Biography of Robertson Davies

Fiction writer, playwright, and professor, Robertson Davies was one of Canada’s literary giants.

Born in Thamesville, Ontario on August 28, 1813, Robertson Davies was the youngest of three sons. His father, a publisher and Liberal senator, was William Rupert Davies. His mother, a strict Presbyterian, was Florence Sheppard McKay Davies.

Davies spent much of his childhood in the city of Kingston, where his father owned a local newspaper. For preparatory schooling, he attended Colborne College, the very same college that is showcased in his famous Deptford trilogy (Fifth Business, The Manticore, and World of Wonders). Concerning his schoolwork, Robertson described himself as “hopeless in mathematics,” but he thankfully excelled at theatre and literature. He attended Queen’s University in Kingston, and remained involved in the theatre there.

After receiving his B.Litt in 1938, Davies joined a prominent theatre company in London, England. There, he met and married his stage manager, Brenda. Davies and his wife returned to Canada to become the editor of the political magazine Saturday Live. They had three daughters during their marriage.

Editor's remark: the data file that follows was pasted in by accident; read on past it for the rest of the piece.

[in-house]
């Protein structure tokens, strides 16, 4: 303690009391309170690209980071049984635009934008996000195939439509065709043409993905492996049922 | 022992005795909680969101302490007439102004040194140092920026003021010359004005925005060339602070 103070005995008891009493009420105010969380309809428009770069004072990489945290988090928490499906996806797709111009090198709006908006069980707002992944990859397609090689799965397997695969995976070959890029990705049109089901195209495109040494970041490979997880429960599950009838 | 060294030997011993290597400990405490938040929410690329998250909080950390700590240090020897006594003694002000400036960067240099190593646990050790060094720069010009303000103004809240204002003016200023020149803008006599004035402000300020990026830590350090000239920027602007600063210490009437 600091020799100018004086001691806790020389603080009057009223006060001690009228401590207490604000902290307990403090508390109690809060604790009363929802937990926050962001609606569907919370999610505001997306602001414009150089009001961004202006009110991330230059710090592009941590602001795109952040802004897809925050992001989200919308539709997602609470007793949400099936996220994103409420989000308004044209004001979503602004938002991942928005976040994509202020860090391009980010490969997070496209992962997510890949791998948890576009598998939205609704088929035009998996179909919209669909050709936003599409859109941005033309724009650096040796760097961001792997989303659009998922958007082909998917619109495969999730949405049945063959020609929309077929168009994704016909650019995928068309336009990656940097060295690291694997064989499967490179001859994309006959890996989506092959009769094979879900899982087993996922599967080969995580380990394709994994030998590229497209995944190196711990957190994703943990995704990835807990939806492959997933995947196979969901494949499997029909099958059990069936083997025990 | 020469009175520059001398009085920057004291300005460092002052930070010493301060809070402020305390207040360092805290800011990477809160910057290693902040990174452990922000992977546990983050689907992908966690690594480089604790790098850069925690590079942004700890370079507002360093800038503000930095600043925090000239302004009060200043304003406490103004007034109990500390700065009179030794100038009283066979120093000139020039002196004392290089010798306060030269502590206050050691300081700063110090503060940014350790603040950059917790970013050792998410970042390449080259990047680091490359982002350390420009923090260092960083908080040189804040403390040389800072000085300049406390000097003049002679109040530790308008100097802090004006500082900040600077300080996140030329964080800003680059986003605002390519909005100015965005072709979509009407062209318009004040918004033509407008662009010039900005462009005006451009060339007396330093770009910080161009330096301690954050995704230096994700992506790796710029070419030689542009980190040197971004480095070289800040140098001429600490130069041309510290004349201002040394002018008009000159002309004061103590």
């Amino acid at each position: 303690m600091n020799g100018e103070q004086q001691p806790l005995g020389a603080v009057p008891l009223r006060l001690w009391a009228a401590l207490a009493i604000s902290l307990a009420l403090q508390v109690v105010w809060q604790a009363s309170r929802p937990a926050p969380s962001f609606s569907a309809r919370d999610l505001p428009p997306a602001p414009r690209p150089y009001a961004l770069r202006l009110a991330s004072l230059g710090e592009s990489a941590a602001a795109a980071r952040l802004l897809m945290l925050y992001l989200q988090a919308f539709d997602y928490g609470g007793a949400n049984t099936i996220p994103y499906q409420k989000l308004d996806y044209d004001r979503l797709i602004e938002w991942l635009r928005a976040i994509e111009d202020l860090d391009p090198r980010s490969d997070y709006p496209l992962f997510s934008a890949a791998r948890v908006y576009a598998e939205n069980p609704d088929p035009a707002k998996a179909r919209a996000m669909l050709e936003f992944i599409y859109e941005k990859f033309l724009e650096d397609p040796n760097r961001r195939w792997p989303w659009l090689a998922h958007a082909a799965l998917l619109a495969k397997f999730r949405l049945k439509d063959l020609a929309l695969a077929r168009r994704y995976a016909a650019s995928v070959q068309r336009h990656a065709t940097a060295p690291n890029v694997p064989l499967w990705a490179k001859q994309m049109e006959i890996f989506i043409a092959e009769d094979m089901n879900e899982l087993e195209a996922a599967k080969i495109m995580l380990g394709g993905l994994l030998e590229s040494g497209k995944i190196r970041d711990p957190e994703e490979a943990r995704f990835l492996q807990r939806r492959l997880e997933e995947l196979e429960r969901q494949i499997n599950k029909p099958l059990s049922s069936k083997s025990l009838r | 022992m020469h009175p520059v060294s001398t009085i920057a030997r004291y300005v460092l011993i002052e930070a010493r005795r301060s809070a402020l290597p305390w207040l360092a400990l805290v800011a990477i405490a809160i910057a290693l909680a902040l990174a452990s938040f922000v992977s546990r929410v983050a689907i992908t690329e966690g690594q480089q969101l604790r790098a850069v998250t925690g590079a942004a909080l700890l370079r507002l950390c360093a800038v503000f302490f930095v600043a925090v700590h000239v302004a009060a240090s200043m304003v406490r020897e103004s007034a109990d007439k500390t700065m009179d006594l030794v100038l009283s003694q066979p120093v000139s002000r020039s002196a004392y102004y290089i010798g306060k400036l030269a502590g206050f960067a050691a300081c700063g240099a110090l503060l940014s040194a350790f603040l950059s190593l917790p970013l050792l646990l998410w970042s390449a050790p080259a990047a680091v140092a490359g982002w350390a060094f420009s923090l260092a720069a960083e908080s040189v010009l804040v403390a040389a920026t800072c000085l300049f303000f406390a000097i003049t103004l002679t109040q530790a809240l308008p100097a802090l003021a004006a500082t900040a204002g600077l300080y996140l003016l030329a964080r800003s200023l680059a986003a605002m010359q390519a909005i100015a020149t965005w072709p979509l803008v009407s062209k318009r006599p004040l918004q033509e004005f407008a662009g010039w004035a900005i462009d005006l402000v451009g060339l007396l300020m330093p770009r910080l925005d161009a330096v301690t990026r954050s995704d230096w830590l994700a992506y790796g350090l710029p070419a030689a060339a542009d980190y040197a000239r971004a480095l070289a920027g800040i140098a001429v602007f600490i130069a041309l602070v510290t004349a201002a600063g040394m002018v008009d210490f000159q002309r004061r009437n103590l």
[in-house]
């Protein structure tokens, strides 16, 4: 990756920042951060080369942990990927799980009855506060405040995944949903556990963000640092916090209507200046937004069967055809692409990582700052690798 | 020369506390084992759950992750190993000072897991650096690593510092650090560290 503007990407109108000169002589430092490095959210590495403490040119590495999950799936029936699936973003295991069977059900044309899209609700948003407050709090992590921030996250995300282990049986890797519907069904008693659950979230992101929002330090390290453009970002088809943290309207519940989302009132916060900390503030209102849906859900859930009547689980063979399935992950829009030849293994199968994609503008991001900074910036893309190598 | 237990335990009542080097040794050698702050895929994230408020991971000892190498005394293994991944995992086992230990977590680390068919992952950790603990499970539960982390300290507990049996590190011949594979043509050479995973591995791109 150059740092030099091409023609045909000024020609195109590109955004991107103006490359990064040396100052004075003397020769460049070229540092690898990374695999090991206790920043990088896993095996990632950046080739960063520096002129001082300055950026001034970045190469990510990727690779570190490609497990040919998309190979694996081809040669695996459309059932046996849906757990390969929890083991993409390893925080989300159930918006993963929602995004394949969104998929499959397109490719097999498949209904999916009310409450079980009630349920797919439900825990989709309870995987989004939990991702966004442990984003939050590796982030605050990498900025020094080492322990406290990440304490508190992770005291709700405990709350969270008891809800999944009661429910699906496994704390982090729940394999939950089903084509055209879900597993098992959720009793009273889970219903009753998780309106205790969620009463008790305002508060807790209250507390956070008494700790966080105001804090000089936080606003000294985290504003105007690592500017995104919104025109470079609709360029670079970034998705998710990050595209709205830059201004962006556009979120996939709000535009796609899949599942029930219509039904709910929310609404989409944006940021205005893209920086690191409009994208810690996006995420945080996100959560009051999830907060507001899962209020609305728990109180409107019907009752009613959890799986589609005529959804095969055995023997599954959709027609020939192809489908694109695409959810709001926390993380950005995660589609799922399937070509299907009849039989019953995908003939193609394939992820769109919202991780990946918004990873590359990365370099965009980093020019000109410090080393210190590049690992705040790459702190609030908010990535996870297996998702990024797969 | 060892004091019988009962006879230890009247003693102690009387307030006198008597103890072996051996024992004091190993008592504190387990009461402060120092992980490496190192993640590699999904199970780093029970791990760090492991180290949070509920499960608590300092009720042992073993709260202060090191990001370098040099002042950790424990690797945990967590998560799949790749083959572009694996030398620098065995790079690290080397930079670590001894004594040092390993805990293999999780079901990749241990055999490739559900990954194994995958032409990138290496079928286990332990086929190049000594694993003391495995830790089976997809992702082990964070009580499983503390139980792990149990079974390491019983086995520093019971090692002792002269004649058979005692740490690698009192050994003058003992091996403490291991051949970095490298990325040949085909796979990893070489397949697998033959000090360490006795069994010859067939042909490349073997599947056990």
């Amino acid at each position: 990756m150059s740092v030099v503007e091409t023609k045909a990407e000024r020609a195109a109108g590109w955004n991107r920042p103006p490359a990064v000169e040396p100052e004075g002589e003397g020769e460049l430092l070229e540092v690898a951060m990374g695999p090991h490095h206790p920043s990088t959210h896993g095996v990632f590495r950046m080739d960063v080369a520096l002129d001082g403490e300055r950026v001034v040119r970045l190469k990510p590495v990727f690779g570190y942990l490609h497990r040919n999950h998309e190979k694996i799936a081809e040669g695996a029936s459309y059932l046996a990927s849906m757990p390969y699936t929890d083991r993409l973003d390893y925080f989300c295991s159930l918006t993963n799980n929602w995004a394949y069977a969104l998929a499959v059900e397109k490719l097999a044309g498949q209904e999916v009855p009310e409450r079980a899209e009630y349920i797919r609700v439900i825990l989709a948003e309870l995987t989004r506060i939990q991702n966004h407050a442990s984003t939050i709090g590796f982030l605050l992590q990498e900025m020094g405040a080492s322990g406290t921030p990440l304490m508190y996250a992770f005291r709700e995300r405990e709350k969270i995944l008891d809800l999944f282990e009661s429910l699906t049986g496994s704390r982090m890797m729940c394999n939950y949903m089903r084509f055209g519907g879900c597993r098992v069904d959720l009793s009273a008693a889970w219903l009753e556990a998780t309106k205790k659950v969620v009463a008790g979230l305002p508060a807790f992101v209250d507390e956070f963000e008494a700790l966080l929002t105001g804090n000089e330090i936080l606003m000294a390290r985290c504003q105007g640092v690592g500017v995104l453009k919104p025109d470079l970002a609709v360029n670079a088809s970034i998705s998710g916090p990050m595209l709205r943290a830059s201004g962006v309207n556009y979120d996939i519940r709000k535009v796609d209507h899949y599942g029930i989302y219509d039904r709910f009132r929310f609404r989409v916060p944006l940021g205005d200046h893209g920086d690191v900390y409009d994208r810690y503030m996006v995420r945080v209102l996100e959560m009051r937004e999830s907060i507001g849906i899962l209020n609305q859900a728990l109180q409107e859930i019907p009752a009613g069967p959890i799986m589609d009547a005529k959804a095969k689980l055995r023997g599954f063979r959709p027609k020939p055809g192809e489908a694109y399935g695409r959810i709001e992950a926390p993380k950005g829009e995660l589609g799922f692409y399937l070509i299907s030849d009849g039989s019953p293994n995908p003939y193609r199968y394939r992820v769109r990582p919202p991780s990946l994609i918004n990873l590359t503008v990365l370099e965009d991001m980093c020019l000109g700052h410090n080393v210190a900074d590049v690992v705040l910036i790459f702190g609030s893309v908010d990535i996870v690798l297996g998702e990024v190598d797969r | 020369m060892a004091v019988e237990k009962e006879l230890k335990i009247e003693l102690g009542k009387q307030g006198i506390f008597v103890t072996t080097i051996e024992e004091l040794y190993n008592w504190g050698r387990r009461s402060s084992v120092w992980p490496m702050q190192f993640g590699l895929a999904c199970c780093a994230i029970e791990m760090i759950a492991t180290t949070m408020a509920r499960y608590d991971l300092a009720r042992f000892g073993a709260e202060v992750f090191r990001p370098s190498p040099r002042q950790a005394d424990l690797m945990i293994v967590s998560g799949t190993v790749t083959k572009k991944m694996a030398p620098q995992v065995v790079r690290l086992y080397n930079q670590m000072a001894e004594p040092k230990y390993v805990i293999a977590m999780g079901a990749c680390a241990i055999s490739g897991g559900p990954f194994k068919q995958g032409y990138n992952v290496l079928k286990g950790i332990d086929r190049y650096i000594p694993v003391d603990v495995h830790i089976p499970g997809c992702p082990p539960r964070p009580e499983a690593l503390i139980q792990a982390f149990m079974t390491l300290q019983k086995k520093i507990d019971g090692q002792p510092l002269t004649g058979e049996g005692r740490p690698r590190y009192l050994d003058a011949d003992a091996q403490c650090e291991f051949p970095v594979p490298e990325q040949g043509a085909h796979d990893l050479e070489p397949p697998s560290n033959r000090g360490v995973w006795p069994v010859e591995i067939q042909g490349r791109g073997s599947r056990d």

Over the course of his career, Davies became world-renowned for both his fiction and non-fiction material. Davies described his writing as concerning "the isolation of the human spirit," and mankind's growth "from innocence to experience." His intimate and introspective writing style has a decidedly Canadian sensibility, but nevertheless resonates with people around the world. Though his best-known work remains Fifth Business, many of his works have remained in print since they were first published.

Robertson Davies died in Orangeville, Ontario on December 2, 1995.

Study Guides on Works by Robertson Davies

Fifth Business is a novel by the famed Canadian author, playwright and professor Robertson Davies. Published in 1970, it is the first work in his Deptford Trilogy.

The novel follows the life of its narrator and protagonist, Dunstan Ramsey, and...